By Paul M. Churchland
If we're to resolve the significant difficulties within the philosophy of technology, Paul Churchland argues, we needs to draw seriously at the assets of the rising sciences of the mind-brain. A Neurocomputationial Perspective illustrates the fertility of the suggestions and information drawn from the examine of the mind and of synthetic networks that version the mind. those suggestions convey unforeseen coherence to scattered matters within the philosophy of technological know-how, new suggestions to previous philosophical difficulties, and new chances for the company of technology itself.
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I hope to deflate the appeal of such m oves below . The secon d thread con cern s the abstract nature of FP. The central claim of functionalism is that the principles of FP characterize our internal states in a fashion that m akes no reference to their intrinsic nature or physical constitution. R ather, they are characterized in term s of the netw ork of causal relations they bear to one another and to sen sory circum stances and overt behavior. Given its abstract specification, that internal econom y m ay therefore be realized in a nom ically h eterogen eou s variety of physical system s.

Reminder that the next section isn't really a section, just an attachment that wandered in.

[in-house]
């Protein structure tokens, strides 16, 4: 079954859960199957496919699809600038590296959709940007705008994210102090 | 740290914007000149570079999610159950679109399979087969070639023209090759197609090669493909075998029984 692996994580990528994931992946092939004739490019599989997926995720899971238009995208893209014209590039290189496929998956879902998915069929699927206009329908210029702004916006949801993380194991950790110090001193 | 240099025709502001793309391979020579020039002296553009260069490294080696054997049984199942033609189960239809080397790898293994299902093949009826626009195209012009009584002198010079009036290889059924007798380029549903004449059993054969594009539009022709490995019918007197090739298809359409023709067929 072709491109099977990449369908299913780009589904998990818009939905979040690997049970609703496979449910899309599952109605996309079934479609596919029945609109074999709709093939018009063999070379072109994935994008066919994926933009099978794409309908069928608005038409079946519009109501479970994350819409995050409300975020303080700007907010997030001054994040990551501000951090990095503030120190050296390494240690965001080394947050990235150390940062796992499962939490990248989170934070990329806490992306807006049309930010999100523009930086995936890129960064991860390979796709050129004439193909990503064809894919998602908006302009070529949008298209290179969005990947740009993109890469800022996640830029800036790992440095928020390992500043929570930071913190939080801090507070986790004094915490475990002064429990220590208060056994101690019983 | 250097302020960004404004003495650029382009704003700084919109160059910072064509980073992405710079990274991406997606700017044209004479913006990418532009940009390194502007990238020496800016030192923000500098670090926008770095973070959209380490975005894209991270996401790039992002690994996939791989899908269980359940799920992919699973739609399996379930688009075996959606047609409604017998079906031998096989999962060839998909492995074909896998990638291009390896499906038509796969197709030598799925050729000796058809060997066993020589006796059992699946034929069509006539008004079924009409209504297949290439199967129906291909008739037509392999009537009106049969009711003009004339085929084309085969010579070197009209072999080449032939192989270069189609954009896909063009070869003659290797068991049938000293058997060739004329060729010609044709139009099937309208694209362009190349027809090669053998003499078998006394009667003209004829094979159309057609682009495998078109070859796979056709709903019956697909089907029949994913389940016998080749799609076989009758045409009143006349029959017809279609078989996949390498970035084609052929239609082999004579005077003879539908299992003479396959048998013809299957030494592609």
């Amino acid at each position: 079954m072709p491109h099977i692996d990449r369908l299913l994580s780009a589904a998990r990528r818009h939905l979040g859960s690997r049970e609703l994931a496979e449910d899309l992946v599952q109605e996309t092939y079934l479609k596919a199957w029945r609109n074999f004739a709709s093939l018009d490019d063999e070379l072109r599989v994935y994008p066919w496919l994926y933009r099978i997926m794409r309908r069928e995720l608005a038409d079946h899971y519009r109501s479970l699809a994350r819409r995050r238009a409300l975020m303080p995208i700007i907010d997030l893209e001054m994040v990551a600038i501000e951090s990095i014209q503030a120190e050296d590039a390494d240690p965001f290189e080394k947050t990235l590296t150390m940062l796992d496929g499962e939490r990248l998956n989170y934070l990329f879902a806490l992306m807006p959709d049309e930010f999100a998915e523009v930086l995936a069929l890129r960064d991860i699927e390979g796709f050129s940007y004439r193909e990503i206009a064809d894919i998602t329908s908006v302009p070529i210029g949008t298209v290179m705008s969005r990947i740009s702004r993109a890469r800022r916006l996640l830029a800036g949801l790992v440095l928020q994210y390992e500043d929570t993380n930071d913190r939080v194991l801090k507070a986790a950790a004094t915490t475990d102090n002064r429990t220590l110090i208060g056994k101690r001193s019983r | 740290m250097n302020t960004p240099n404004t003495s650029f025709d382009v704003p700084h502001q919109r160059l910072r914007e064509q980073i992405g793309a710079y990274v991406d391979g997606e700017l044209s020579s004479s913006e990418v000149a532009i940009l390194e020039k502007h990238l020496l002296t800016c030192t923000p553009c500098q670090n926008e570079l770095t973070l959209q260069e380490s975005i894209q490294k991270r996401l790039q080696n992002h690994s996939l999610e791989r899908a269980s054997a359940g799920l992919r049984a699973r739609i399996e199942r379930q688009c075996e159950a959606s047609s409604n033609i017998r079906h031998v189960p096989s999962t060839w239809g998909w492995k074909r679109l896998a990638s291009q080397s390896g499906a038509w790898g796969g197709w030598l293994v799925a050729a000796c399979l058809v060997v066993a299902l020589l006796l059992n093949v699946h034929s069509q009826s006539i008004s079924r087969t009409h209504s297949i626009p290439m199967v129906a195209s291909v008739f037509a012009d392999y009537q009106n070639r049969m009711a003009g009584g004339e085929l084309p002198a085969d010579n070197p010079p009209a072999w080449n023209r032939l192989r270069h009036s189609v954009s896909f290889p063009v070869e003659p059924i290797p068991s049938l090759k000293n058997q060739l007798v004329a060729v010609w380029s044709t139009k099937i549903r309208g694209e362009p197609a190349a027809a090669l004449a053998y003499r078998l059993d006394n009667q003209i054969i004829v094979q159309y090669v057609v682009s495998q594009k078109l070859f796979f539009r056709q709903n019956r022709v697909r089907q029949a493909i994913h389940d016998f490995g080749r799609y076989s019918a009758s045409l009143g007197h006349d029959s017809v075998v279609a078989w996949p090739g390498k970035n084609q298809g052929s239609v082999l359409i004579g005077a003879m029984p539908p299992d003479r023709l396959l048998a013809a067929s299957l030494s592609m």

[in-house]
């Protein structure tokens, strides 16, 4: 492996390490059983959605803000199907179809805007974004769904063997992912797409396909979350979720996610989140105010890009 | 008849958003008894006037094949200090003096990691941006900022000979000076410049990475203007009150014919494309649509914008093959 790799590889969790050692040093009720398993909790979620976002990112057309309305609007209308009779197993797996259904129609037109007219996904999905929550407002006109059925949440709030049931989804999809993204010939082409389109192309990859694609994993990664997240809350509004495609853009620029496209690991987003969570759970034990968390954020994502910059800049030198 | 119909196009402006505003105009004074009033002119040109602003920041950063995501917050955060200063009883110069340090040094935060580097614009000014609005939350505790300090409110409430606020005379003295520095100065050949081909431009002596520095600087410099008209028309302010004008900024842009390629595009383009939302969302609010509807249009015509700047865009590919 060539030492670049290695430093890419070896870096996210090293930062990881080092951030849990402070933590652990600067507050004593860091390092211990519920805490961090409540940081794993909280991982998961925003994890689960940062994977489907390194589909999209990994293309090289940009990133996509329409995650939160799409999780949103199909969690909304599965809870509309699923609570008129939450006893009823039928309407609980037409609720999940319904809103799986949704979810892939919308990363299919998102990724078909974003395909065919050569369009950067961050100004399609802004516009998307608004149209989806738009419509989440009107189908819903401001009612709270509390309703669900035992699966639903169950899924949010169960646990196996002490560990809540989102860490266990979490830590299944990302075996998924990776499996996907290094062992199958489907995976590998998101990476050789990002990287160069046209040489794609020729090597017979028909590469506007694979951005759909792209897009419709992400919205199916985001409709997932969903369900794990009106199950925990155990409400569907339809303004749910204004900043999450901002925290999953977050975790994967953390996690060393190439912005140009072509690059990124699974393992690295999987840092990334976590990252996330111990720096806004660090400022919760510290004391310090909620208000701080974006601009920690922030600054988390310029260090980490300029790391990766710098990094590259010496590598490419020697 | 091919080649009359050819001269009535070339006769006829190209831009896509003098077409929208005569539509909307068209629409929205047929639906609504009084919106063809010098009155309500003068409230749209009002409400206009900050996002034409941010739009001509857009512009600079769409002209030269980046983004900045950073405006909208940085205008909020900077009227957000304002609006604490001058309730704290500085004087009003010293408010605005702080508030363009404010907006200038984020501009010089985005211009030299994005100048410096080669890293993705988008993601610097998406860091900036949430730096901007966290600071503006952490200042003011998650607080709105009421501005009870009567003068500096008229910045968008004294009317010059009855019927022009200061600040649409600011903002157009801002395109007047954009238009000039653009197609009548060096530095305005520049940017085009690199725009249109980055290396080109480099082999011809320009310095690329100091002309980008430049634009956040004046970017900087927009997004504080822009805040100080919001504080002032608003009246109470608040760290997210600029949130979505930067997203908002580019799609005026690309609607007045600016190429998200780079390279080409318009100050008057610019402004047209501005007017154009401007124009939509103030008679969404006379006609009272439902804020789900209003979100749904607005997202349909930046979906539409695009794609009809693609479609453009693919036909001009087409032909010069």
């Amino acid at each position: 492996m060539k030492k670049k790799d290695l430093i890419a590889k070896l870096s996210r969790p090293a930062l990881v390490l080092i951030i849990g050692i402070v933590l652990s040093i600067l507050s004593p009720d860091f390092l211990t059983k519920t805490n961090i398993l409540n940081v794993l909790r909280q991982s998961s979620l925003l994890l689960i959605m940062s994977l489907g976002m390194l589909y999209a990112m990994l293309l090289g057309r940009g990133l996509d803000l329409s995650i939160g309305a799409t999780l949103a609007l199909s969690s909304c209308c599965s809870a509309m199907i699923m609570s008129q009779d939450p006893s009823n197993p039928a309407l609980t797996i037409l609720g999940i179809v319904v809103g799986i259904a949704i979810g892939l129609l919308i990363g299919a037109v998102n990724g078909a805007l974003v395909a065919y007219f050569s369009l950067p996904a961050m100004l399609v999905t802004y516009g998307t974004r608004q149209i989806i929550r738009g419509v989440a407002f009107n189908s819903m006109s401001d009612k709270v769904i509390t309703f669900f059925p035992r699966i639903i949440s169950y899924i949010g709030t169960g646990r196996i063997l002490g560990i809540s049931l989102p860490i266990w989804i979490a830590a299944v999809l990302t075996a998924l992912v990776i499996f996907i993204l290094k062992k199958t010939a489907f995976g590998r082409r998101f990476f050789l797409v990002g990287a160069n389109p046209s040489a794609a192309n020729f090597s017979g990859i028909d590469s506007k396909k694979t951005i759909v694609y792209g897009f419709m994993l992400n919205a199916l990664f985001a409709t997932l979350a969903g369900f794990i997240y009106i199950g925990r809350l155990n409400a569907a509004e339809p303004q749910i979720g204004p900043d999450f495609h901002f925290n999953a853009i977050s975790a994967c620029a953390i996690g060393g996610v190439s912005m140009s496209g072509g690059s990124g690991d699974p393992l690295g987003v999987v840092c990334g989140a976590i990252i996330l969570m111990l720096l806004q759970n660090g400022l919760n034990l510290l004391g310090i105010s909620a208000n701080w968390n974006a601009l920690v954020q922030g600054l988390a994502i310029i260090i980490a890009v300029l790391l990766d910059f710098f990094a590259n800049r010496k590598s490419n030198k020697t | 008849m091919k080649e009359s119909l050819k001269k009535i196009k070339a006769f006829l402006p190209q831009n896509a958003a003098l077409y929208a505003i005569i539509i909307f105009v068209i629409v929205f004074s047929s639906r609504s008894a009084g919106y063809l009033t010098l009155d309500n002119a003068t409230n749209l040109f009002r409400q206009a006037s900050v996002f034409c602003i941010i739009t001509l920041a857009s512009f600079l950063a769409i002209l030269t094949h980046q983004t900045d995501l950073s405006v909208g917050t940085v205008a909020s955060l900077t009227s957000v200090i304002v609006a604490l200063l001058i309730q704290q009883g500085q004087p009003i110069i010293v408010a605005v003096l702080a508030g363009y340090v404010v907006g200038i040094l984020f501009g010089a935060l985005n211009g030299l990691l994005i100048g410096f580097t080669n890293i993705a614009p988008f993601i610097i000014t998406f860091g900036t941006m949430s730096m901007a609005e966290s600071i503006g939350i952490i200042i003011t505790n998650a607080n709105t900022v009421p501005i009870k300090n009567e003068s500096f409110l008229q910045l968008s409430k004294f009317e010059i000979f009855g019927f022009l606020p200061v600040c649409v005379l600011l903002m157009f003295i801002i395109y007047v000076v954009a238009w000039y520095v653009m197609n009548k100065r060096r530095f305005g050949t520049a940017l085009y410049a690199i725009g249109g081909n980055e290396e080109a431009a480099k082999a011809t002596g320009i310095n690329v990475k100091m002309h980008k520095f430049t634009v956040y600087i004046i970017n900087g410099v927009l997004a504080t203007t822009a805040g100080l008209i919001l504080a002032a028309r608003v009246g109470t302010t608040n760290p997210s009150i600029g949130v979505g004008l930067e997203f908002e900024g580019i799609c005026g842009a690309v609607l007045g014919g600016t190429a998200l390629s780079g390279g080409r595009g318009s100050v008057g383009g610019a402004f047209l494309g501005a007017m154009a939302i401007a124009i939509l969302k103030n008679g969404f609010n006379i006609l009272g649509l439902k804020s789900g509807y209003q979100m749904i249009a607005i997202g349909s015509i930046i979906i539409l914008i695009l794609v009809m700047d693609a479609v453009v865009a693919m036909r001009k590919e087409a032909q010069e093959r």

The intuitions evoked above seem to confound functionalist pretensions. The objec tion to functionalism is that w hen the inversion victim has that sen sa tion w hose functional properties indicate pleasure, he is in fa c t fee lin g pain, functional properties notw ithstanding; and that w hen the victim of a sp ectrum inversion says, "I have a sensation of g re e n " in the p resen ce of a green object, he is in fa c t having a sensation o f red, func tional properties notw ithstanding. So far as type identity of p sy ch o logical states is concerned, the objection concludes, sam eness of qualitative ch aracter dom inates over sam eness of functional role.
It rem ains possible that they all have som e intrinsic nonphysical nature in com m on. But dualism is profoundly implausible on sheer evolutionary grounds. (Briefly, the evolutionary p rocess just is the diachronic articulation of physical m atter and energy. If w e accept an evolutionary origin for ourselves, then our special capacities m ust be con stru ed as the capacities of one particular articulation of m atter and energy. ) In sum , the em pirical presum ption against natural-kind status for psychological states is substantial.
A Neurocomputational Perspective: The Nature of Mind and the Structure of Science by Paul M. Churchland